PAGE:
This posting is designed to be useful for therapists, specifically NLP-trained ones, but might also be helpful to therapists working in other modes, coaches, and even management consultants.
I occasionally dip into forums for NLP therapists and trainers on Facebook and elsewhere. The most common type of post I see there is along these lines: “I’m not quite sure what to do with this client – can you help? ” They then go on to give a very brief description of the client and their presenting issue, and the techniques (it’s always techniques) that they’ve tried so far that haven’t worked.
Then other forum members will make suggestions about what the therapist could do to help this client that they’ve never seen, on the basis of the therapist’s one-paragraph description which is all the information they have to go on.
Now I’m not claiming to be a super-therapist (especially these days when I do much more corporate training and facilitation), and I have sometimes had clients in the past where I eventually ran out of ideas for what to do to help them.
*BUT* I believe the therapist could only be asking this type of question if either
a) they are looking at the problem rather than the person, and believe there are specific techniques which they can always use for each type of problem, or
b) they have a favourite technique which they apply to every client as a matter of course.
Incidentally, I heard that when John Grinder used to have his NLP students work with a ‘guest client’ as part of their assessment, he would have found out their favourite technique, and/or the one they were best at, and told them they could use any intervention *except* that one. I used to think this was a bit harsh (clearly I was looking at it from the student’s short-term point of view) – now I think it’s a great idea that encourages flexibility.
So – and at the risk of telling well-trained NLP practitioners what they should know already – here is the answer I would give to any ‘What should I do with this problem/client?’ type question. It’s the only bit of advice you will ever need for dealing with client problems, if you choose to put it into practice. Please take as read the usual conditions for effective therapy such as maintaining yourself in a positive state, rapport, unconditional positive regard, and having the client’s best interests at heart.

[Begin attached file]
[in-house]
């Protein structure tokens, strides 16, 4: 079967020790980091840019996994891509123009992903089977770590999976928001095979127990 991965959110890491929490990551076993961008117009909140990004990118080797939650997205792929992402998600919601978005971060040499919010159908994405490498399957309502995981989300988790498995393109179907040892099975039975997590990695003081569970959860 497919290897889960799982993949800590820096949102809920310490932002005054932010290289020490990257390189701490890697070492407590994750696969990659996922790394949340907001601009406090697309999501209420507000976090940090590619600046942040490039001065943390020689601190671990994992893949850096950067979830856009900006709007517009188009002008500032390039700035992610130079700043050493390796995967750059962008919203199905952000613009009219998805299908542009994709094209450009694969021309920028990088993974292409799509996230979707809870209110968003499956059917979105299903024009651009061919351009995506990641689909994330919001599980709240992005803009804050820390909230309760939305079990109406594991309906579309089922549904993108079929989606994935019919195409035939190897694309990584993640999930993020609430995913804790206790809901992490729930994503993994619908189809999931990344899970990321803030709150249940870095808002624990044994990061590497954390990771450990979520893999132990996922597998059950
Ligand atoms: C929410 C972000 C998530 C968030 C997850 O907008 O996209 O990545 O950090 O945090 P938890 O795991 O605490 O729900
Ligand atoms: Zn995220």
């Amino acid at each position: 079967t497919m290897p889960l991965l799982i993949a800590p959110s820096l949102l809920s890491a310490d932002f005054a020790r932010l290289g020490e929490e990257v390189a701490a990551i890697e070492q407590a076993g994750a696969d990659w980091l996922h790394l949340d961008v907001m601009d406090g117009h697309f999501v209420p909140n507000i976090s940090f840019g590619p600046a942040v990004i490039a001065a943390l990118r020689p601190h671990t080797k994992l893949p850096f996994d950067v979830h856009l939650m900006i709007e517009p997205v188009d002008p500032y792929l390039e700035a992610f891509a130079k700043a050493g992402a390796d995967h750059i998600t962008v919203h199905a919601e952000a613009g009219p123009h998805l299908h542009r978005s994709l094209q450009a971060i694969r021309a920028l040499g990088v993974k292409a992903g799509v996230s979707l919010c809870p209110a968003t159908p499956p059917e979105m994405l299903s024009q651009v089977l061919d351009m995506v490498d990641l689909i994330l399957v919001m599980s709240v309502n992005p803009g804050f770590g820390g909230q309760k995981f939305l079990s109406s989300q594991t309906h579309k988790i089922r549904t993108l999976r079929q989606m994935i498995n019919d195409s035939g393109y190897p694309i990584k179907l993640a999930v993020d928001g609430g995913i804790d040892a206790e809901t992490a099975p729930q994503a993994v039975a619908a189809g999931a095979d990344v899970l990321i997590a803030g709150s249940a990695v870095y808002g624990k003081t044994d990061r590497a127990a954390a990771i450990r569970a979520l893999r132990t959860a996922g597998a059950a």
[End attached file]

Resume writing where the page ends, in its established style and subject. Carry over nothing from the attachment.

Step 1: elicit their strategy for having the problem – find out how they are doing it, step by step.
Step 2: apply whatever interventions are suggested by the client’s strategy, at the point in the strategy where they will have the most positive effect for the least effort and disruption.
If you have done Step 1 properly, it will be obvious what interventions to use and where to apply them.
I’m not saying this will always be easy. For exceptionally complex or ‘well-defended’ cases, it may take a few sessions before the client is ready to open up enough to allow you to discover the strategy. But it is, in principle, that simple.
What do you think? Leave a comment below…
© 2012 – 2019, Andy Smith. All rights reserved.
Excellent advice, Andy.
And you could have added ‘NLP forums can be a bigger time-suck for the new Practitioner than Facebook and questions to them almost invariably result in (often well-meaning but) conflicting advice and reguarly involve a heated argument with one of the protagonists being compared to the Nazis.’
An excellent application of NLP is on your NLP. Use the tools to refine your tools. Richard and John did.
Luckily for me, the internet had only just got going when I started as an NLP Practitioner. I never spent much time on NLP forums (or indeed any other kind) – possibly influenced by a review of the alt.psychology.nlp forum which read (in full) ‘Manipulative, self-serving bastards’.
To be fair to the NLP community, I think the people who spend a lot of time on NLP forums are more like people who spend a lot of time on forums in general than they are like the rest of the NLP folks, who tend to be intelligent, thoughtful and kind. It would probably be unfair to say that’s because the ones who aren’t on forums all the time have lives 😉
Just the inspiration I needed today Andy, thank you.
Not dealing with the kind of scenario you describe here exactly but I am helping a team work on their effectiveness and have been jotting down ideas for the next steps we could pursue.
Strategy elicitation could be a great approach for them at this point, it will give them an opportunity to see exactly where they could focus their efforts to experience new and different results. Thanks for providing today’s light bulb moment – I’ll be working on how to make this work in the live session!
Can’t comment on NLP Forums as I tend not to dabble – does this mean I have a life?
Yes it does 🙂
Another good thing to use with a team would be the SCORE model https://nlppod.com/the-nlp-s-c-o-r-e-model-part-2-using-the-s-c-o-r-e-in-practice/
Or of course Appreciative Inquiry. Ask Kate about it, or come on the Practical Appreciative Inquiry course that I’m running on 3-4 December (it’s just me this time): https://nlppod.com/courses/appreciative-inquiry-training-uk/
How did I manage to include a link to our homepage in my reply? I notice there’s a checked box but I didn’t do it on purpose. How clever! Where else can I make it do that????
It’s because I have the ‘CommentLuv’ plugin installed – it automatically includes a link to your most recent blog post.